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A brief write up on SCSI


SCSI stands for Small Computer Systems Interface and was formulated in 1986. Peripherals like disk drives require an I/O interface that provides room for increasing bandwidth. The original SCSI-1 standard provides a clock speed of 5MHz and a 5MB/second buffer-to-host data transfer rate through an 8-bit wide bus.

SCSI-2 provides new command sets and doubles the clock speed to 10MHz and the data transfer rate to 10MB/second through an 8-bit bus. Combined with a wider 16-bit bus and Fast SCSI capabilities, which allow synchronous data transfers, SCSI-2 increases the original buffer-to-host data transfer rate by a factor of four to 20MB/second.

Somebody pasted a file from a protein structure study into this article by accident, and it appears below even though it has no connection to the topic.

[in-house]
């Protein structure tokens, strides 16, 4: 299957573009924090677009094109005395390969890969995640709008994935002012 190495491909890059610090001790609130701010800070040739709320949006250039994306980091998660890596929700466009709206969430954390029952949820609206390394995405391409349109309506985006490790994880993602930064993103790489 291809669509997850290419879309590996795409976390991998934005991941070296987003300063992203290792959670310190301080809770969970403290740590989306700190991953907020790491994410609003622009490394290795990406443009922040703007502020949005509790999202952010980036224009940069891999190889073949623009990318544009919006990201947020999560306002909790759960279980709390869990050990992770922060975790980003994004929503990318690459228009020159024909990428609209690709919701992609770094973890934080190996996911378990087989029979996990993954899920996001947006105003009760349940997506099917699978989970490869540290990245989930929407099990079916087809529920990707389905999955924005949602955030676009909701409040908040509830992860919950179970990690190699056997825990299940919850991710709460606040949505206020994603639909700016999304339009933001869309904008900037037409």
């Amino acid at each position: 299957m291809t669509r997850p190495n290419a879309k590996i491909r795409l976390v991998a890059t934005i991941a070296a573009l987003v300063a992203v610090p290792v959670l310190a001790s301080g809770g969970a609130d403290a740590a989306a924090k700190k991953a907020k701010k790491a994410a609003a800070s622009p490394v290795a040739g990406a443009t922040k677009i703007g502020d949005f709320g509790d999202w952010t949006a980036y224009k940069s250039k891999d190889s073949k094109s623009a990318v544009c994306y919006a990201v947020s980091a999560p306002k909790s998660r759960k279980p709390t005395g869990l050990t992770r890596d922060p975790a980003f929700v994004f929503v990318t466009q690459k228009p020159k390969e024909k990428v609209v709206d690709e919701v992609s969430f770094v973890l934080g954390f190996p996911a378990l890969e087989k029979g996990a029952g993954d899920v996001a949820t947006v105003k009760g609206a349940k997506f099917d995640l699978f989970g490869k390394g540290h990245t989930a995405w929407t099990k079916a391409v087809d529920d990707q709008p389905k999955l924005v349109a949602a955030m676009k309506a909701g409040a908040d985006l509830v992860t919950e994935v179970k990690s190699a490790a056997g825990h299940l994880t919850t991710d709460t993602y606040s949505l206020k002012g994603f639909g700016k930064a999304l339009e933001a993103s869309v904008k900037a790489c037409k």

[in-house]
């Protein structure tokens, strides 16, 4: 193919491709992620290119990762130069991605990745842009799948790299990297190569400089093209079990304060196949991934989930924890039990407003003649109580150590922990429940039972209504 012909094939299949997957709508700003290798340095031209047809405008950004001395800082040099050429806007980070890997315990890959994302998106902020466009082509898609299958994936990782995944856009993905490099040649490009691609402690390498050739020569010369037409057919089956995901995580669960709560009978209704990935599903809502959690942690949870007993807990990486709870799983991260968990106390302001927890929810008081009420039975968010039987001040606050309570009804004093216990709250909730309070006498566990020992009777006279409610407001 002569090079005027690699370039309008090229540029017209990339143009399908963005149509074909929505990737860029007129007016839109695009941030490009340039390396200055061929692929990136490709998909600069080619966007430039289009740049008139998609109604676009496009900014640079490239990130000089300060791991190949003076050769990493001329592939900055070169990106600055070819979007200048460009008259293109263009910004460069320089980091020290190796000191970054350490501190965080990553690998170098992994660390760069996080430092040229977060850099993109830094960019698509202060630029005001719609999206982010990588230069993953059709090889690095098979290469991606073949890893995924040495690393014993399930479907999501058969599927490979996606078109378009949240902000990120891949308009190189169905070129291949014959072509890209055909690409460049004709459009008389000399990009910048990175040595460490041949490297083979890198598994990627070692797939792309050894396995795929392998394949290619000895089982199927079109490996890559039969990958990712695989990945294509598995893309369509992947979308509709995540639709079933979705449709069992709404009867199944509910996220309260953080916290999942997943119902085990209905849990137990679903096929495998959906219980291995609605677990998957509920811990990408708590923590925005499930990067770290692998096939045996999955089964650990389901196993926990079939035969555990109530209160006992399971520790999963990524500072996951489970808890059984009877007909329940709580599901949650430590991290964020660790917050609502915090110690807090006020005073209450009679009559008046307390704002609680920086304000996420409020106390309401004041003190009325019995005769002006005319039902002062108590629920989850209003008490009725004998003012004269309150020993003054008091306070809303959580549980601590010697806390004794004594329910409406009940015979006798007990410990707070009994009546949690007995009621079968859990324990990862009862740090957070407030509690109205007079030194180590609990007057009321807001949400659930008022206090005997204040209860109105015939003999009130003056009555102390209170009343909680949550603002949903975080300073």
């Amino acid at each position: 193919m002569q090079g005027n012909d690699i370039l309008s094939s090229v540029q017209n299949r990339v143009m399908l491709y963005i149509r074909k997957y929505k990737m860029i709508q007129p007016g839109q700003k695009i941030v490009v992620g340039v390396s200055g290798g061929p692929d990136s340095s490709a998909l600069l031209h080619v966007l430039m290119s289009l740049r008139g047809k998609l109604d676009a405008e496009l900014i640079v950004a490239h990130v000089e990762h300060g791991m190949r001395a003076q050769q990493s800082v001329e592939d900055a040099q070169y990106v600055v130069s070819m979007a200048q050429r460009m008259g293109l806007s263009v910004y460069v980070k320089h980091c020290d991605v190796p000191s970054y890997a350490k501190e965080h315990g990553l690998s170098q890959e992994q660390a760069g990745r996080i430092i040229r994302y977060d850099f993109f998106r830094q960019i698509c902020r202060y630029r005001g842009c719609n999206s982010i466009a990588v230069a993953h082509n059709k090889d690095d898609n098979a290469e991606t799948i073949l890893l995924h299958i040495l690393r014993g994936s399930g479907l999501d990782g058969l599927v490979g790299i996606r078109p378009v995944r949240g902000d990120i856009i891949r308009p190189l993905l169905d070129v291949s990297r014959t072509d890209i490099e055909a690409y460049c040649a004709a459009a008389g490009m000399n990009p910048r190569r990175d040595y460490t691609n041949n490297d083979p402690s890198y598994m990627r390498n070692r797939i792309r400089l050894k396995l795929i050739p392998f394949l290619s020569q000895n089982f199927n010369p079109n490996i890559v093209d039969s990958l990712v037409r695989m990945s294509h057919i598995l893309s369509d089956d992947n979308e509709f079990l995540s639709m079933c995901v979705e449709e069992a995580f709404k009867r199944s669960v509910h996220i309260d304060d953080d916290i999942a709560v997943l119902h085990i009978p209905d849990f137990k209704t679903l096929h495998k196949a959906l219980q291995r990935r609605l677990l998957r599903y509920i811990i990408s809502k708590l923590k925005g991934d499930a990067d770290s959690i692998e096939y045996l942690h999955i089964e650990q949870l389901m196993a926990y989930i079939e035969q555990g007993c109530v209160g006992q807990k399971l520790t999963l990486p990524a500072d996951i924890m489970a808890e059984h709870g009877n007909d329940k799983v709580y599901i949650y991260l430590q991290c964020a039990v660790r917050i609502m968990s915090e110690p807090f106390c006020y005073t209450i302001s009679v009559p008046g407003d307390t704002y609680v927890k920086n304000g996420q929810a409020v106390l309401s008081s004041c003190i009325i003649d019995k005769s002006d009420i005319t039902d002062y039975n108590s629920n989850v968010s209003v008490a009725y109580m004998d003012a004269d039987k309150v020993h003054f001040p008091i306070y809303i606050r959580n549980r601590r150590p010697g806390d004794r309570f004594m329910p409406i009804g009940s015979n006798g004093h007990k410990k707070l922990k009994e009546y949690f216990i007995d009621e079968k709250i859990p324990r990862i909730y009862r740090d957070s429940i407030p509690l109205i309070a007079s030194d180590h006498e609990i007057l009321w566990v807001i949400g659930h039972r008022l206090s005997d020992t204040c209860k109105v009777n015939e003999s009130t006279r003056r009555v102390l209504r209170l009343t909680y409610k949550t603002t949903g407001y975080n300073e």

The Ultra SCSI or SCSI-3 increases the clock speed to 20MHz while keeping the bus widths the same: narrow Ultra SCSI provides a data transfer rate of 20MB/second through a 8-bit bus and Wide Ultra SCSI provides a data transfer rate of 40MB/second through a 16-bit bus. The latest Ultra2 SCSI provides a data transfer rate of 40MB/second through a 8-bit bus and 80MB/second through a 16-bit bus.

As with all computing, faster and newer standards are emerging and SCSI will continue to evolve and provide even faster throughput in the future.

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